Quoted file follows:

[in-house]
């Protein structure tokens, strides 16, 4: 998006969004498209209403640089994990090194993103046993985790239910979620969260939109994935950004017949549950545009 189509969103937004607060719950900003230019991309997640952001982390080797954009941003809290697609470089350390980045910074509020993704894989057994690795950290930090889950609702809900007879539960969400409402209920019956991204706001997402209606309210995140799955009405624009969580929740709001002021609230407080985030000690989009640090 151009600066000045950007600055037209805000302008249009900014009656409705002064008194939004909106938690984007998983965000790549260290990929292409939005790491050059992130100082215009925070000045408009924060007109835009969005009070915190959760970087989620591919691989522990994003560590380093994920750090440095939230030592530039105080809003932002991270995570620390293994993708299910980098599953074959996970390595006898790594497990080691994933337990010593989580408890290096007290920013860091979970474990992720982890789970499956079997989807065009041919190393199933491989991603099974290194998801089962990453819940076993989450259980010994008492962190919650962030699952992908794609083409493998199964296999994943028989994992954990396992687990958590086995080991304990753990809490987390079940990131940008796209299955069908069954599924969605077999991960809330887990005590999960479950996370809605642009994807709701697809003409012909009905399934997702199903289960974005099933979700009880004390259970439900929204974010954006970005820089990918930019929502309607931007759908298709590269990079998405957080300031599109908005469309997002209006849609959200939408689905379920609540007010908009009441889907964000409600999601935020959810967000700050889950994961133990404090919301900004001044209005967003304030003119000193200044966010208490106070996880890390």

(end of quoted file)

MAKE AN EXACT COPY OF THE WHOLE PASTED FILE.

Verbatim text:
[in-house]
């Protein structure tokens, strides 16, 4: 998006969004498209209403640089994990090194993103046993985790239910979620969260939109994935950004017949549950545009 189509969103937004607060719950900003230019991309997640952001982390080797954009941003809290697609470089350390980045910074509020993704894989057994690795950290930090889950609702809900007879539960969400409402209920019956991204706001997402209606309210995140799955009405624009969580929740709001002021609230407080985030000690989009640090 151009600066000045950007600055037209805000302008249009900014009656409705002064008194939004909106938690984007998983965000790549260290990929292409939005790491050059992130100082215009925070000045408009924060007109835009969005009070915190959760970087989620591919691989522990994003560590380093994920750090440095939230030592530039105080809003932002991270995570620390293994993708299910980098599953074959996970390595006898790594497990080691994933337990010593989580408890290096007290920013860091979970474990992720982890789970499956079997989807065009041919190393199933491989991603099974290194998801089962990453819940076993989450259980010994008492962190919650962030699952992908794609083409493998199964296999994943028989994992954990396992687990958590086995080991304990753990809490987390079940990131940008796209299955069908069954599924969605077999991960809330887990005590999960479950996370809605642009994807709701697809003409012909009905399934997702199903289960974005099933979700009880004390259970439900929204974010954006970005820089990918930019929502309607931007759908298709590269990079998405957080300031599109908005469309997002209006849609959200939408689905379920609540007010908009009441889907964000409600999601935020959810967000700050889950994961133990404090919301900004001044209005967003304030003119000193200044966010208490106070996880890390």